eBPF is a well-known, but revolutionary, technology for providing programmability, extensibility, and agility. eBPF has been applied to use cases such as denial-of-service protection and observability. In May 2021, we announced the effort to make eBPF work on Windows, and were encouraged by the huge amount of interest. Six months have passed since then, and we have achieved some significant milestones worthy of mention.
Announcements and talks
In June, we did an eCHO live stream episode on eBPF for Windows. Less than two months later, we were part of another huge announcement for the whole eBPF ecosystem: the creation of the eBPF Foundation with Microsoft as one of the founding members! We expect this foundation will encourage collaboration across the industry and help many projects, including eBPF for Windows.
A week later, we gave a keynote talk on eBPF for Windows at the eBPF Summit, and then an invited talk on the cross-platform future of eBPF at Cloud Native eBPF Day, co-located with KubeCon. We’ve been excited by the energy we’ve seen from others around these discussions and look forward to continued collaboration as we continue the journey on eBPF for Windows.
eBPF for Windows
Let’s talk about the great progress we’ve made over the past six months on the eBPF for Windows project. When we first announced the project, there were relatively few APIs available to eBPF programs, and no support yet for the de facto standard libbpf APIs. The table below shows the progress on several dimensions:
|Standard libbpf APIs
|Standard helper functions for eBPF programs
|Standard map types
|XDP hook actions
In particular, we have tried to focus on some of the most used APIs and map types, to unblock key application scenarios. For example, eBPF for Windows now includes the following eBPF features, among others:
- Support for loops.
- Support for tail calls, where an eBPF program can call another eBPF program.
- Support for pinned programs and maps.
- Support for many of the top commands in the bpftool utility used for managing eBPF programs on the local machine.
- Support for the XDP_TX action to allow retransmitting a packet.
- Improved readability and understandability of verifier failure messages.
- Ability to verify a wider set of eBPF programs, including every eBPF program we’ve found so far that uses supported hooks and helper functions. The PREVAIL verifier itself has test cases verifying eBPF programs from Cilium, Falco, and various other projects, and we have been improving this, so more can be successfully verified, such as additional Cilium programs that were not previously part of the verifier test runs.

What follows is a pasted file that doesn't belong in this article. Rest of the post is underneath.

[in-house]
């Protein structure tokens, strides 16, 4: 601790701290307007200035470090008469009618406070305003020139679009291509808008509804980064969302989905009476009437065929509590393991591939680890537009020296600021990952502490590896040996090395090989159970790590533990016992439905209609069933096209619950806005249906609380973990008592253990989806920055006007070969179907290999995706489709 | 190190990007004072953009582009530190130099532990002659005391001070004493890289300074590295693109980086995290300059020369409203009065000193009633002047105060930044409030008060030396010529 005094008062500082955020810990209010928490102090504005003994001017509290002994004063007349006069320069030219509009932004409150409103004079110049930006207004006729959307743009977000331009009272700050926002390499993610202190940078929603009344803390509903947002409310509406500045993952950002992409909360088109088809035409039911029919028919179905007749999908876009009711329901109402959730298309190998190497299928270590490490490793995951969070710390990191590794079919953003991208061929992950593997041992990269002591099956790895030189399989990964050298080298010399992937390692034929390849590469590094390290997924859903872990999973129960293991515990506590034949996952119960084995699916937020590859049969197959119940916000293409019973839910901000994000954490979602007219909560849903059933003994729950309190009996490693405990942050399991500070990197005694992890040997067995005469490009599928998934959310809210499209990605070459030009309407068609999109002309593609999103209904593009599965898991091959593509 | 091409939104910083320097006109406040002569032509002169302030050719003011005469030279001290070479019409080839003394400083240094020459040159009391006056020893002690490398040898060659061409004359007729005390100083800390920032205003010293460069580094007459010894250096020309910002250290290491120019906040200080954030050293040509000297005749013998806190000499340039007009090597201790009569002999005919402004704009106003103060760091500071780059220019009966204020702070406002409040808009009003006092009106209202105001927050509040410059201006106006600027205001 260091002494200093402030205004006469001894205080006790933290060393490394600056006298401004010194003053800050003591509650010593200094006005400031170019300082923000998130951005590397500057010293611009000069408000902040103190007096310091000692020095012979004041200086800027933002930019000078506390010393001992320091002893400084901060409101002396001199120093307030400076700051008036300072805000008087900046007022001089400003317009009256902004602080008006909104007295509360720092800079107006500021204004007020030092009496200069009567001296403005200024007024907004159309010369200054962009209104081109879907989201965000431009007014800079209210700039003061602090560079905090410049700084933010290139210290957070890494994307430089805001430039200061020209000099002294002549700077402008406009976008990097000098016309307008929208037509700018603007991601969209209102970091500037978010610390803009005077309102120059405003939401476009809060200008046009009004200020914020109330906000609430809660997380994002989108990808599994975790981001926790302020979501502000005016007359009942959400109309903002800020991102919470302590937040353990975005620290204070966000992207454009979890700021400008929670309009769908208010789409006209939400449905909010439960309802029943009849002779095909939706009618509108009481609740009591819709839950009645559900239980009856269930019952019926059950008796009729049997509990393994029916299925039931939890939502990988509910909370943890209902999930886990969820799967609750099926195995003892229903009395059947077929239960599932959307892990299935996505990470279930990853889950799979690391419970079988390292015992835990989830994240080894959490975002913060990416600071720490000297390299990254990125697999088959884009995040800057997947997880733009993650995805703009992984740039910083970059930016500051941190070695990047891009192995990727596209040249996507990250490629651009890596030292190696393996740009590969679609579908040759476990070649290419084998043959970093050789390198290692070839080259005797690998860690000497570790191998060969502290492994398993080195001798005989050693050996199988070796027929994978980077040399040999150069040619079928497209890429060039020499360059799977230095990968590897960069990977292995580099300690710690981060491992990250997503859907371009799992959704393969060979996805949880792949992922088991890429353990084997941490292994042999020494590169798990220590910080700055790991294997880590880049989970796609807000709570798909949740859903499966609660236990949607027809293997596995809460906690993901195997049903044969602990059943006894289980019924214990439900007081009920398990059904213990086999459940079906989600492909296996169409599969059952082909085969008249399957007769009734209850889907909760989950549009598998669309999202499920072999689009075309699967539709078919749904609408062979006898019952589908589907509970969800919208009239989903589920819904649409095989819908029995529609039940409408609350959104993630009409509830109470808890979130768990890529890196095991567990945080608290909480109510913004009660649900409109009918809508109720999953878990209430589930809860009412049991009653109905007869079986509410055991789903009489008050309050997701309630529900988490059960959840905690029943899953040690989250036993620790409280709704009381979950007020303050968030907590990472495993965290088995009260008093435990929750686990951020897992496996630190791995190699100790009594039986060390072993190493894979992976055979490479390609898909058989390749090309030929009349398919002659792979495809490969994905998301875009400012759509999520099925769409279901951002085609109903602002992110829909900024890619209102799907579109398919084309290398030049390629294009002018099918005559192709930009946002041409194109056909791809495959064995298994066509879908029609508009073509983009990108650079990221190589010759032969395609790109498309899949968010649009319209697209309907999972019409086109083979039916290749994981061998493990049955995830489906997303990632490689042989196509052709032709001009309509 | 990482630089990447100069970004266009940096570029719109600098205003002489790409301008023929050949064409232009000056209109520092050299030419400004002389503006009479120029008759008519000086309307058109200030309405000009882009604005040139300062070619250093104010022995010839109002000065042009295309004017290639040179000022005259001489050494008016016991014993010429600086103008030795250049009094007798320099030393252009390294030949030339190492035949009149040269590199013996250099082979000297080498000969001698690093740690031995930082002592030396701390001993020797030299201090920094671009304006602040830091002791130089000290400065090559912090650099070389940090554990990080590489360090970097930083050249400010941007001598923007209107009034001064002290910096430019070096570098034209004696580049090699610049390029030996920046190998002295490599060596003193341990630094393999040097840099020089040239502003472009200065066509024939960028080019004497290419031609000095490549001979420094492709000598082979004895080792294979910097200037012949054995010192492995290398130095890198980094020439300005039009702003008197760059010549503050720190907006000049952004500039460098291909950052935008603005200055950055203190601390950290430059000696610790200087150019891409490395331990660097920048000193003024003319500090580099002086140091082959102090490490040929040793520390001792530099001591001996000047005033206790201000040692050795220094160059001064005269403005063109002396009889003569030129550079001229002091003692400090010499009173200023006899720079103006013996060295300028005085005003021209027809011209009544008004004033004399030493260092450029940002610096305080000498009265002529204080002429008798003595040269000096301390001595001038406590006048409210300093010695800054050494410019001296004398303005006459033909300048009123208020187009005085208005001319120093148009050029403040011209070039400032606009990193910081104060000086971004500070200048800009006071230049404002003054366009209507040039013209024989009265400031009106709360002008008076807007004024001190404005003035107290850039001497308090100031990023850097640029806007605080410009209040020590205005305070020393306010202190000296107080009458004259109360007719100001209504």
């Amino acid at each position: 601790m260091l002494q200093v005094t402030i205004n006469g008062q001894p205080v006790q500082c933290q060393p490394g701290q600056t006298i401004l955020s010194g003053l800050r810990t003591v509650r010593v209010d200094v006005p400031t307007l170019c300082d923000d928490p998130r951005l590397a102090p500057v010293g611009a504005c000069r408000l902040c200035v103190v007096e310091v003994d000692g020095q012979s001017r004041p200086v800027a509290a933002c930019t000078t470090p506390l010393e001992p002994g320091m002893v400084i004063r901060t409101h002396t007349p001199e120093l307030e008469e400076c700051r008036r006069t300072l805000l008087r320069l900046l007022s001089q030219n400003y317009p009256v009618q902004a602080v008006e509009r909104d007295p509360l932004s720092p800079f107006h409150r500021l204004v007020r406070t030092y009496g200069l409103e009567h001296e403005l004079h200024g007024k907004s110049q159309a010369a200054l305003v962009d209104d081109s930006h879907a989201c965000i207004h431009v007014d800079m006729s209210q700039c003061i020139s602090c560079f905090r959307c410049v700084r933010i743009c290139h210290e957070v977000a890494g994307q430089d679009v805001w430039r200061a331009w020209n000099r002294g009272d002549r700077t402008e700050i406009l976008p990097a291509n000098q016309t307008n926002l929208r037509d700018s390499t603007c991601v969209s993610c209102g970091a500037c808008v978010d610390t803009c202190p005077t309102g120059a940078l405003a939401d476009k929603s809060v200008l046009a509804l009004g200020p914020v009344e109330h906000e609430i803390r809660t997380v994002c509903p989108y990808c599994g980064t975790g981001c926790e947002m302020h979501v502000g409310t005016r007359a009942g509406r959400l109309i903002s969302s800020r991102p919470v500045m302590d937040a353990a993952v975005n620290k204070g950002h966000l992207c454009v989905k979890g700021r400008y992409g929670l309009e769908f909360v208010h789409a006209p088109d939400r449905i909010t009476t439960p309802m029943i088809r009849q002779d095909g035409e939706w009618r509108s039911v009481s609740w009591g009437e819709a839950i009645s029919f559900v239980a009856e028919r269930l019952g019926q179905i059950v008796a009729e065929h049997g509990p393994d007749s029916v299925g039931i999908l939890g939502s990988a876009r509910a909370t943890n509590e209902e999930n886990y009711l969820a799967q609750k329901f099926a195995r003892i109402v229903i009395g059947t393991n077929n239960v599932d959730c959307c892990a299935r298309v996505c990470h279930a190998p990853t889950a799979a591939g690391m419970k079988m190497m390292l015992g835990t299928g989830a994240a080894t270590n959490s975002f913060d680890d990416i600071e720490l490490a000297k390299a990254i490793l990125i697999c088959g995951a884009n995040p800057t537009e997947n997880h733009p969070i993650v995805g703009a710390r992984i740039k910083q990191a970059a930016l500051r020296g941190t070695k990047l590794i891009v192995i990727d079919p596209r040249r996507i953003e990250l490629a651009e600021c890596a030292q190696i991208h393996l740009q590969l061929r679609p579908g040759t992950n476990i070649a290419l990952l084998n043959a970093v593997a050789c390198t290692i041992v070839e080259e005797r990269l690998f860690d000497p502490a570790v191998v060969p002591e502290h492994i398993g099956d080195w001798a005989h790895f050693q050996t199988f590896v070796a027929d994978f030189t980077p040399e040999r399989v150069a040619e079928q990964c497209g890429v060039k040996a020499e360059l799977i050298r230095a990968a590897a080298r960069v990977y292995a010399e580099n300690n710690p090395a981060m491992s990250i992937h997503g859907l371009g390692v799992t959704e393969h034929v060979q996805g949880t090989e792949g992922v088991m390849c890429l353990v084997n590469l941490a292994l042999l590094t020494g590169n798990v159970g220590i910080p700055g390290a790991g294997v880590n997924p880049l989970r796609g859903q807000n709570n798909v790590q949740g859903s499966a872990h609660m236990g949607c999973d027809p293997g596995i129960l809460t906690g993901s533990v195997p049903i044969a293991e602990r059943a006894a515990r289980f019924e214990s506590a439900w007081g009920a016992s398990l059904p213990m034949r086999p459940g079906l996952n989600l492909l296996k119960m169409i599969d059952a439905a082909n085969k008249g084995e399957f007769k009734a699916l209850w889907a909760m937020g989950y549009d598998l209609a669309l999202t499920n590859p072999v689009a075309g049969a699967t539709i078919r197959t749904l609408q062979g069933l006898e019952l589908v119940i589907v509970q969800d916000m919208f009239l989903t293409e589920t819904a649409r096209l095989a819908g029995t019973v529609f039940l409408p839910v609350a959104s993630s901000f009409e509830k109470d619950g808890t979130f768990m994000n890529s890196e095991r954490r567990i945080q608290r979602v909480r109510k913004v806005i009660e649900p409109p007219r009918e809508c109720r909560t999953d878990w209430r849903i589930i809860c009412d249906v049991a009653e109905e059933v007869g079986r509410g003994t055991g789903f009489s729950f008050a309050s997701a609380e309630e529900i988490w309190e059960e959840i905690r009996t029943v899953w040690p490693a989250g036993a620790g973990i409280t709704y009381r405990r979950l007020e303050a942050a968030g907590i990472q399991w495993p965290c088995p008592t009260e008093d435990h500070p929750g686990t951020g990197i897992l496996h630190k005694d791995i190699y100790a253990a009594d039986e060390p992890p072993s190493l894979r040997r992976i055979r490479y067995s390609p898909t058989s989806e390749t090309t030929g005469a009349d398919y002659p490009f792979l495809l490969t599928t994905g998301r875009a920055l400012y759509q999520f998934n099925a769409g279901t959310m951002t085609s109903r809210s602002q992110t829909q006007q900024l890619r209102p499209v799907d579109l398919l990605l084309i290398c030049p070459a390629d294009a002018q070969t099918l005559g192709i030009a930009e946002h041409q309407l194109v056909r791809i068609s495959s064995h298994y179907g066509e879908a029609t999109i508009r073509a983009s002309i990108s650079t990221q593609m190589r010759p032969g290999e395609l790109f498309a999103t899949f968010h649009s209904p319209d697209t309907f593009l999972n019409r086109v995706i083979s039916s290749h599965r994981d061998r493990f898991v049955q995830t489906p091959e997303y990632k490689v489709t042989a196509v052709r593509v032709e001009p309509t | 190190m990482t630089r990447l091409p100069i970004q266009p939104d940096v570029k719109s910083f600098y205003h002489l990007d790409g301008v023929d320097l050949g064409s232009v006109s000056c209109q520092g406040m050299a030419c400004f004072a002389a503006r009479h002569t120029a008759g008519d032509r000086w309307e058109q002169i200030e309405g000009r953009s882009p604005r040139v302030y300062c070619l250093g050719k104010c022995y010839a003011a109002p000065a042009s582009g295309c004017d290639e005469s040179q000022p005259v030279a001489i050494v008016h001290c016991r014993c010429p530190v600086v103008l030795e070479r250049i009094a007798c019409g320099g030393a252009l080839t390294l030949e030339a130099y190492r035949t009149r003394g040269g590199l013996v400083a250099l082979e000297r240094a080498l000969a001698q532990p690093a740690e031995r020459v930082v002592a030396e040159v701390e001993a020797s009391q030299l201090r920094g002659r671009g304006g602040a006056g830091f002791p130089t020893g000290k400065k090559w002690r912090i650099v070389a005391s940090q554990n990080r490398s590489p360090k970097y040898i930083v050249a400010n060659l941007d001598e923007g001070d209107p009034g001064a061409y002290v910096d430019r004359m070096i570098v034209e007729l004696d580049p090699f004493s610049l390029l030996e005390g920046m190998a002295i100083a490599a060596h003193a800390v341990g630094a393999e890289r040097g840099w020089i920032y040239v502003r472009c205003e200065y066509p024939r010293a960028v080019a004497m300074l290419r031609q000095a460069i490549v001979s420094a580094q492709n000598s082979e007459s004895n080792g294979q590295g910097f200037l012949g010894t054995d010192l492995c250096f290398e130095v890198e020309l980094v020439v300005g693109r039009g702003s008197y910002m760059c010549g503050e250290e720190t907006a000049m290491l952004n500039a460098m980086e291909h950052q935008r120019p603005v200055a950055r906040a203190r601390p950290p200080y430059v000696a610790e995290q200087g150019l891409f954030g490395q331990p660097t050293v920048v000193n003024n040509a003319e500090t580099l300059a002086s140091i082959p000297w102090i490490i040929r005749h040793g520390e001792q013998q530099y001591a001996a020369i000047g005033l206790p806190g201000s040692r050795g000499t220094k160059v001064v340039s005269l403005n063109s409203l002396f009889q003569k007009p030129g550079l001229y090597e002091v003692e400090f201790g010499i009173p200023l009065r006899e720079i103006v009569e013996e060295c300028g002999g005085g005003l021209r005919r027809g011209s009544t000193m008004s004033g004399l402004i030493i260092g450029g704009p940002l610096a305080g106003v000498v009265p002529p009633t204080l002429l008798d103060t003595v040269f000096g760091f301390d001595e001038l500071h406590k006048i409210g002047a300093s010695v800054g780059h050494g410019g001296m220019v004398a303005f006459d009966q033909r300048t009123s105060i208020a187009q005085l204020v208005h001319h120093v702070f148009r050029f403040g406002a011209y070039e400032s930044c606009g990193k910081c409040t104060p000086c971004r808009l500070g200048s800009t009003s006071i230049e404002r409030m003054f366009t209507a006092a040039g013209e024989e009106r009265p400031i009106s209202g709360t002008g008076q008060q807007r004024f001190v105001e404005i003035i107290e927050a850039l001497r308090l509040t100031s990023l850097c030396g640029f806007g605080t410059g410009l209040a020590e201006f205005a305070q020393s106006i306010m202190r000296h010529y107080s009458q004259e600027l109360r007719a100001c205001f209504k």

- Various performance benchmarking and improvements.
In order to increase usability, we spent efforts making sure that all eBPF for Windows hooks, helper functions, and libbpf APIs are fully documented. The eBPF for Windows project also provides a framework where extensions can be added at any time, even during runtime, and so we created a sample extension and documentation on how to create a new extension with hooks and helpers.
Finally, we improved our test infrastructure so that every pull request is validated with the eBPF for Windows runtime running in kernel mode, using a constantly increasing set of hundreds of test cases.
We’ve come a long way over the past six months, but let’s mention a few areas of focus for the path ahead. First, we’d like to enable other existing eBPF applications and projects to work on top of eBPF for Windows by continuing to collect requirements from customers and ensure that they can be met on top of Windows.
Second, and in support of the first goal, although we’ve made huge strides in terms of application APIs and eBPF program helper functions, we’d like to expand the set of eBPF program types and hook points to which they can be attached, to enable new scenarios for observability for example. In fact, observability hooks are probably our most requested future feature, and we invite collaborators to contribute to this effort, whether through pull requests or extensions as discussed earlier.
And finally, we want to continue the security hardening work needed for eBPF for Windows to be ready for use in production.
How to collaborate
We welcome all contributions and suggestions and look forward to continued collaboration with the rest of the eBPF community on this exciting journey. You can reach us on our Slack channel, through our GitHub discussions, or join us at our weekly public Zoom meetings at 8:30 AM Pacific Time.